Cambridge weigh in at a total of 591.6kgImran Marashli/Varsity

The Oxford and Cambridge crews for the 72nd Women’s Boat Race were revealed on Tuesday 14th March at the Francis Crick Institute in London, finalising the dramatis personae for the grand contest to be held on Sunday 2nd April. Presented by the BBC’s Andrew Cotter, the Boat Race Crew Announcement served as the main opportunity for the crews to face off before the race itself next month.

Cambridge University Women’s Boat Club (CUWBC), weighing in with a total of 591.6 kg (excluding the cox), enjoy a 31-kilogramme advantage over their Oxonian adversaries going into the race. Oxford University Women’s Boat Club (OUWBC), meanwhile, came in at a total of 560.4 kg.

Speaking with Cotter on stage, Oxford’s Chief Coach, Ali Williams, discussed the prospect of another keenly contested race on the Tideway. “There’s been a lot of changes within the staff, but we’ve been very fortunate that we’ve only been supported by other university teams, as well as world-class athletes in OUBC and OUWBC. It’s a very great race to be a part of, and it’s great that the women are sharing the same stage now with the men.”

For Cambridge, President Ashton Brown told Varsity about the women’s boat’s outlook for 2nd April. “We have a very loud and boisterous crew this year, and we have a lot of fun together. But we’re also very aware that every day is an opportunity to do something new and to move on, so we’re just working together to make as much out of the couple of weeks as possible, and enjoy it.”

The Canadian was also confident that last year’s defeat – which saw the women’s boat sink into the Thames during the race and lose by some 24 lengths – would not play on the minds of the crew. “There are only two women in the boat who were in the boat last year, and we’re focusing on this race – there’s no point dwelling on the past. Last year was an unfortunate loss, but I don’t think it changes our preparation in any way.”

The Fitzwilliam student enthused about the vital help provided by recent investment, particularly the recently completed £4.9 million boathouse, for the crew’s preparation. “The new boathouse is huge for us. We have a lot more space and capacity to make the most out of every training session. It’s also huge to be able to have meetings and the training sessions in a warm place, whereas before we’d go to a coffee shop or Sainsbury’s to try and warm up on the weekends!”

Cambridge have had a fantastic year, performing impressively at the British Rowing Senior Championships in Nottingham in October, with eight rowers qualifying in the top 10 of the GB Rowing Team Assessment in November, and taking the Women’s Eights Head of the River Race by storm on 11th March as the only club with two crews in the top 15.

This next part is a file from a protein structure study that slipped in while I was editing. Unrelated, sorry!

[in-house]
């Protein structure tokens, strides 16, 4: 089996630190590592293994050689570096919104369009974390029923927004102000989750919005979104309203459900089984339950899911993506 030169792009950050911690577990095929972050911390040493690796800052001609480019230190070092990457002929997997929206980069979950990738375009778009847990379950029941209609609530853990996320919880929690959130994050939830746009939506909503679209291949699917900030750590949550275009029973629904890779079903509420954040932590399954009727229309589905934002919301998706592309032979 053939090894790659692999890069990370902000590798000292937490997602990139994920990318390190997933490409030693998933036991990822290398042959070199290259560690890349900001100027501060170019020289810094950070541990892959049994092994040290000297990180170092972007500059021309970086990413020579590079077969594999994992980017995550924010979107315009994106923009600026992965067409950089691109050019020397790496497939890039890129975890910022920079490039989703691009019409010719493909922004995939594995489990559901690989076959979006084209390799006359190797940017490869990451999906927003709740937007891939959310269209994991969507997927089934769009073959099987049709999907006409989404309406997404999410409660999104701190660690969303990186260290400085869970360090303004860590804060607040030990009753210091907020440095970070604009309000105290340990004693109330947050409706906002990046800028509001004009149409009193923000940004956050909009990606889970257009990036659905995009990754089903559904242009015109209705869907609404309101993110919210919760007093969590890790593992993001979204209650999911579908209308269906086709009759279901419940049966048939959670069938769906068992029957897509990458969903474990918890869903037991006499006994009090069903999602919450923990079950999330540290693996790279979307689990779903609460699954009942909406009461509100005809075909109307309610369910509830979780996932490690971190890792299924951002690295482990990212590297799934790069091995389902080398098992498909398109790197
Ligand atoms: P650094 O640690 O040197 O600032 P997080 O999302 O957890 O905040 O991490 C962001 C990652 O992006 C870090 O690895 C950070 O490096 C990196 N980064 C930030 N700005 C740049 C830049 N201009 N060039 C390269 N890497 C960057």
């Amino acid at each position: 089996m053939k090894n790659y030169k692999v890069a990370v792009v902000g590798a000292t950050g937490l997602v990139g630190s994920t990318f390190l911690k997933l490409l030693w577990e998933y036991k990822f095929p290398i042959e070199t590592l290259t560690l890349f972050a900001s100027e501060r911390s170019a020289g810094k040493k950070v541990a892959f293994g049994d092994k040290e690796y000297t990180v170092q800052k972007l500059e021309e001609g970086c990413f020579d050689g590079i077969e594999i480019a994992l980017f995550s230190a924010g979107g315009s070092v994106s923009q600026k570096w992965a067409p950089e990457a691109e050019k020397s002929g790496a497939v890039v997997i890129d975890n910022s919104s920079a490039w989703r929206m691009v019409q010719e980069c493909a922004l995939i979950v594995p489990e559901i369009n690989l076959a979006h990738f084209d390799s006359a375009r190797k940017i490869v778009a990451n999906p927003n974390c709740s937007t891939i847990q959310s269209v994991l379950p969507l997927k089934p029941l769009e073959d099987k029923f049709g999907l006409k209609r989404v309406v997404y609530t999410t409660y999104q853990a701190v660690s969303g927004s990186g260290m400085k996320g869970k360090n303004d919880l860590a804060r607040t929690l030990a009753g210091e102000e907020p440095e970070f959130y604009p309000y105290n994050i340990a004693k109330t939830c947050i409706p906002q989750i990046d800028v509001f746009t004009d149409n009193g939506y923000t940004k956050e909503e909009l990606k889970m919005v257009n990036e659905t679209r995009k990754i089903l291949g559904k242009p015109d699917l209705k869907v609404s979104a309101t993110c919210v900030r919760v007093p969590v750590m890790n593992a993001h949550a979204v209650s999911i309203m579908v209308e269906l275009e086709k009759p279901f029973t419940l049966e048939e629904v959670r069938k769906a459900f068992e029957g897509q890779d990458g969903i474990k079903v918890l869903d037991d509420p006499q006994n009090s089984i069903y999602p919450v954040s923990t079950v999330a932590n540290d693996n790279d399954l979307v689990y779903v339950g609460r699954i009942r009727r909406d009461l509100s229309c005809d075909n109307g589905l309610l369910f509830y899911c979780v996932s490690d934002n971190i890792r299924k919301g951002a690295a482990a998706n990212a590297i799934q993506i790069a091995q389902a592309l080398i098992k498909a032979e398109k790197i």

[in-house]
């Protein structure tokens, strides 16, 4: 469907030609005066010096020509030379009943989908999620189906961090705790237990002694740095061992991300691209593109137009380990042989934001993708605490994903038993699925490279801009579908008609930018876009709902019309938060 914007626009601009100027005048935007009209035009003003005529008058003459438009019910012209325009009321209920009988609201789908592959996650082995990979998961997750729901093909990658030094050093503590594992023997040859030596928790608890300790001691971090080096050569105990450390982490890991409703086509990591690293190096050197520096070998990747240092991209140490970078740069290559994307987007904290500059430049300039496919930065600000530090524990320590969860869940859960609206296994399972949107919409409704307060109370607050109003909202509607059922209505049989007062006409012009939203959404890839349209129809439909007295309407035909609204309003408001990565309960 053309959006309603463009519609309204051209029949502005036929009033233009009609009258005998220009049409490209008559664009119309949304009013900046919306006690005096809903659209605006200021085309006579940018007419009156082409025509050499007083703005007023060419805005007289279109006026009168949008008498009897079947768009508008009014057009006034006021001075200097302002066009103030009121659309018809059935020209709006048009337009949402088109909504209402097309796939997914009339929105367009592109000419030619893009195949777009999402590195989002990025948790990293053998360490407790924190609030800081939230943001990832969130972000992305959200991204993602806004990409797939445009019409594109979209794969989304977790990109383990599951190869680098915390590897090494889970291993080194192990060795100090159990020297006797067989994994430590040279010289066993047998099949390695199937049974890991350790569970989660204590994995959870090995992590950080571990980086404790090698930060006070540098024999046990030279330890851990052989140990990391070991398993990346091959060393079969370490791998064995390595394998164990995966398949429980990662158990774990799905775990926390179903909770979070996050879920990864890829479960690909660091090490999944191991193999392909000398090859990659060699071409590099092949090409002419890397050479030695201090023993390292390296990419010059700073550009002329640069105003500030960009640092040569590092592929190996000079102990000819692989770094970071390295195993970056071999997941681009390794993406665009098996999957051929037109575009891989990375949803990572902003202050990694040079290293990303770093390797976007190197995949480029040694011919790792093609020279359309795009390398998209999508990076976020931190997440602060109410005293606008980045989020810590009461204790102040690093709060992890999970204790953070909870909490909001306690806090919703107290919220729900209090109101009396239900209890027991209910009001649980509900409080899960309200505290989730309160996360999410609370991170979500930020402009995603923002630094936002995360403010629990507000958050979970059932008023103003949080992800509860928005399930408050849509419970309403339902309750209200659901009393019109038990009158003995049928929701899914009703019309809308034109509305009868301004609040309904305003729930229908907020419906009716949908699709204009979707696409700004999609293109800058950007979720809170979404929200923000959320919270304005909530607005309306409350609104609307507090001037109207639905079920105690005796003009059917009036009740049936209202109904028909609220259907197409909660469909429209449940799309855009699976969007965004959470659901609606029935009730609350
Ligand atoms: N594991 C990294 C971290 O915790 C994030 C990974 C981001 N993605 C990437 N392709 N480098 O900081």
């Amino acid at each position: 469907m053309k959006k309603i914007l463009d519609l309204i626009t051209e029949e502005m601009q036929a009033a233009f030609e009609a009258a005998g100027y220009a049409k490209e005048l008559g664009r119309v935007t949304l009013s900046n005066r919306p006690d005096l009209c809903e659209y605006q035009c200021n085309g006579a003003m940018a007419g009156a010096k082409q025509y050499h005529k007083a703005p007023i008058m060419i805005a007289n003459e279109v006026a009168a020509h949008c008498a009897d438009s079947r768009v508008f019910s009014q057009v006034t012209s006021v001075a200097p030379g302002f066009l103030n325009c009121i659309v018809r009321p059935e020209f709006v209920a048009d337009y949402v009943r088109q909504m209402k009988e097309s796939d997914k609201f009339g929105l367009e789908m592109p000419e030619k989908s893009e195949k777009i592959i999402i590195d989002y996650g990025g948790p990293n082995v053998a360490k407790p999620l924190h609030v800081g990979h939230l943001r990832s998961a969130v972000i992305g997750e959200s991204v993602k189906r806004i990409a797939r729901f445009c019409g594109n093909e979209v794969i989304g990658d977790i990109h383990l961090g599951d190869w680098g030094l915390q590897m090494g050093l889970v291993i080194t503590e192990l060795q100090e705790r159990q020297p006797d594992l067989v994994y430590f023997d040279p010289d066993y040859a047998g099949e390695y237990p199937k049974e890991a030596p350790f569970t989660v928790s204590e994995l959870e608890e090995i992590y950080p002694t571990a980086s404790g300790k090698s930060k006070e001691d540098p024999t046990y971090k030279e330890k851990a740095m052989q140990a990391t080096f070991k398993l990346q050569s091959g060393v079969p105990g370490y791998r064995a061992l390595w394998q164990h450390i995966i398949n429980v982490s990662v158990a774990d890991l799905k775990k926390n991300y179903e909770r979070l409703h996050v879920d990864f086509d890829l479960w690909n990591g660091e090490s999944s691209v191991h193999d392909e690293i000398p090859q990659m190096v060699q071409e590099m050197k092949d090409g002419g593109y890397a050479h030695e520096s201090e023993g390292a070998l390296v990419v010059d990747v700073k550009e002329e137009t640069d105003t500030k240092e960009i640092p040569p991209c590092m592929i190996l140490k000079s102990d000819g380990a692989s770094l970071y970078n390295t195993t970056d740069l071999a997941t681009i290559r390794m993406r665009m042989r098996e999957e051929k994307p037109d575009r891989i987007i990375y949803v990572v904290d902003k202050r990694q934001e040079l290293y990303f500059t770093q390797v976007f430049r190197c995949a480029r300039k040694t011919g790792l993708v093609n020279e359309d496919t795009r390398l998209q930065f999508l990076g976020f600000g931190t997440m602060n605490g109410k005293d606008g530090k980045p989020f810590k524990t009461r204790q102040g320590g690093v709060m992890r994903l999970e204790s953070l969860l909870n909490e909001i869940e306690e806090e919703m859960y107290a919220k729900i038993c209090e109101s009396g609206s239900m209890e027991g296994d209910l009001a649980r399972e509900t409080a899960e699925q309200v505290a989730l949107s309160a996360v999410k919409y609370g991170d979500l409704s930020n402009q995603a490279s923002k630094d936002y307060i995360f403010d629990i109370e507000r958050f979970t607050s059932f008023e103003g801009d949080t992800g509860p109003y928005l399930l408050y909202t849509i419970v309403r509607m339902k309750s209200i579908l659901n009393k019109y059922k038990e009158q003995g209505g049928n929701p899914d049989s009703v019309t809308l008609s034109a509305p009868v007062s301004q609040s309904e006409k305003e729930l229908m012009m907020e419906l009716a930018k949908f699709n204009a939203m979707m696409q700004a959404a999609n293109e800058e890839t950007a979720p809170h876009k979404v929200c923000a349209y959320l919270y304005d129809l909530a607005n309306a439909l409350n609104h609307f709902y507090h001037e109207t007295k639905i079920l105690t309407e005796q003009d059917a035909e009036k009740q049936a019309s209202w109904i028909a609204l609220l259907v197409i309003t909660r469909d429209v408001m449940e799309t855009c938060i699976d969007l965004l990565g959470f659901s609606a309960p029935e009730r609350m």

In seeking to avenge past losses, therefore, Brown identified this momentum and form as Cambridge’s key assets: “I think that we have built on the momentum of the past few years, and every year we’ve made steps on, so there’s building momentum – both from returning members of the squad and from some powerful new members – that have added to the spirit and experience of the crew.”

Rob Baker, Cambridge’s Chief Coach, agreed with Brown, claiming that “this is the best crew we’ve ever had.” He said: “We’re definitely feeling confident and we’re pretty hungry to get faster all the time. They [the crew] want to be exceptionally good at what they do, so it’s never hard to push them to strive for that. There’s a really good vibe, we’ve had some good results, and that means the confidence comes a bit easier.

“You can’t make a crew out of nothing. You need good talent, and you need to hone that talent. If you haven’t done that in the previous six to seven months, then it’s not going to happen on the day. But the Boat Race is a volatile event,” he admitted, alluding to the treacherous conditions of the 2016 race, “so you need to be prepared for all different circumstances and all different sorts of conditions, as we saw last year.”

The Cantab finished his interview on an optimistic note, assessing how the Light Blue women are better equipped to triumph in 2017: “We have better rowers, better programmes, we have a different boat – there are lots of different pieces, and every year we try and refine those pieces further and further. It’s a very different boat to last year.”

The 2017 Cancer Research UK Boat Races will take place on Sunday 2nd April between Putney and Mortlake on the River Thames, with the women’s race starting first, at 4.35pm, and the men’s race will follow with a 5.35pm start.

Cambridge University Women’s Boat Club:

Ashton Brown (bow), 82kg

Imogen Grant, 58.2 kg

Claire Lambe, 64.8 kg

Anna Dawson, 78.6 kg

Holly Hill, 75.1 kg

Alice White, 76.3 kg

Myriam Goudet, 79.5 kg

Melissa Wilson (stroke), 77.1 kg

Matthew Holland (cox), 52.3 kg

Oxford University Women’s Boat Club:

Florence Pickles (bow), 60kg

Alice Roberts, 67.5 kg

Rebecca Esselstein, 70.8 kg

Rebecca te Water Naudé, 67.2 kg

Harriet Austin, 76.5 kg

Chloe Laverack, 75.3 kg

Emily Cameron, 76 kg

Jenna Herbert (stroke), 67.1 kg

Eleanor Shearer (cox), 46.9 kg